Switch over to Liquefied Petroleum Gas (LPG) Fiber Cylinders as their quality is assured and safe from explosion.
“LPG Fiber Cylinders are made up of a blow-molded High-Density Polyethylene (HDPE) inner liner, covered with a composite layer of polymer-wrapped fiberglass and fitted with an HDPE outer jacket.
“The difference in the fiber cylinder is that it is lightweight and has a transparent body which makes it easier for users to see the quantity of gas inside to prevent people from shaking the cylinder to check,” Mr. Samuel Otu Larbi, Managing Director of Solution Solve, an energy advocacy think-tank has recommended.
Mr. Otu Larbi who is also an LPG Expert stated at the Ghana News Agency Tema Industrial News Hub Boardroom Dialogue platform in Tema that “It is safe for the whole family,”
Speaking on how to identify second-hand and home-used gas cylinders and related issues, Mr. Otu Larbi said the LPG Fiber Cylinder is lighter, safer
rust-free, therefore, very ideal for usage outside the kitchen, and when it falls, “it does not explode or blast, unlike metal cylinders”.
Mr. Otu Larbi added that although the other cylinders do not explode when it falls, they were a bit heavier with or without gas in them.
He advised Ghanaians not to shake their cylinders in the name of checking their gas because when they do that, it built pressure in the cylinder, and may cause an explosion when the stove is turned on.
Mr. Otu Larbi also encouraged people to make it a habit to change the valve regularly and the rubber as often as they refill their cylinders, “do not put stones on the cylinders because there is a leakage, make sure to change the valve. It is risky to put stones on gas cylinders”.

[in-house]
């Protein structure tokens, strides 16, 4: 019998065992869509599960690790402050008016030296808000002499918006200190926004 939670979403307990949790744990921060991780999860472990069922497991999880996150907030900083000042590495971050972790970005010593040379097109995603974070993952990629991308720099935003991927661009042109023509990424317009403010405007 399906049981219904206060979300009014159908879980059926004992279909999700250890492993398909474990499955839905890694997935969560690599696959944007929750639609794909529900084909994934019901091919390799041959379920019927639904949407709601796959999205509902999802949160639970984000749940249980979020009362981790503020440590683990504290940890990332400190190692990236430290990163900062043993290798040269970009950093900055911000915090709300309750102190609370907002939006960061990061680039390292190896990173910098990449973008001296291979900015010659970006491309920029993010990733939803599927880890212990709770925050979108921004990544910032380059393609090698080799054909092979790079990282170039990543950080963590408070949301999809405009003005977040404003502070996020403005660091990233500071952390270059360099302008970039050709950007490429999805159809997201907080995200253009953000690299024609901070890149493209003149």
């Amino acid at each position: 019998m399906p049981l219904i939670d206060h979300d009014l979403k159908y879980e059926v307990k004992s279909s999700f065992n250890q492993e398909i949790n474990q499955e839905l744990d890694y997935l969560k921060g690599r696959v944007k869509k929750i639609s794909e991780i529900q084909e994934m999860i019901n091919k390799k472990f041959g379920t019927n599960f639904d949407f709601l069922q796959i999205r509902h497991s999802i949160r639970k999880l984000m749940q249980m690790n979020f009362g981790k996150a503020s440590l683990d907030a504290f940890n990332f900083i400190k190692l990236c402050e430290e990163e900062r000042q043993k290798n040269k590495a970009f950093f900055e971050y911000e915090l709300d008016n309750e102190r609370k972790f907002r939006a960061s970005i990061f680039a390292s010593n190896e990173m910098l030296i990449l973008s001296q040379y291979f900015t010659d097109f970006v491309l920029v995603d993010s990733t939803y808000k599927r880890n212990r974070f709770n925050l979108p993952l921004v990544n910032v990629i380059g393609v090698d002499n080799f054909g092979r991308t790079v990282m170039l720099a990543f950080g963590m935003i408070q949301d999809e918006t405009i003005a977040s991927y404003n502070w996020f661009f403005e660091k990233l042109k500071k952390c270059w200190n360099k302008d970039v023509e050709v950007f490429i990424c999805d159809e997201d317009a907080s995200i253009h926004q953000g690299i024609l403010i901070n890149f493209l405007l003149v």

He also cautioned against the patronage of home-used or second-hand LPG Cylinders as what pertains currently is that people just respray the old cylinders and recycle them into the market and sell them to unsuspecting users.
Mr Otu Larbi reiterated that LPG Cylinders are supposed to be subjected to standard verification every ten years as pertained in Togo, Benin, and other countries, but in Ghana, the situation is not the same.
Mr Francis Ameyibor, Ghana News Agency Tema Regional Manager noted that leakages constituted one of the major contributing factors that could trigger disasters associated with the mishandling of LPG.
He said the hazard associated with the product could occur during transportation, delivery or consumption of the gas, and drew attention to the need to encourage good safety practices.
“In dealing with those potential threats, one must first begin to understand the product and application of all the controls and safety procedures put in place.
“Managing safety is knowledge-based,” Mr. Ameyibor noted and stressed the need for consistent public education.
-CDA Consult II Contributor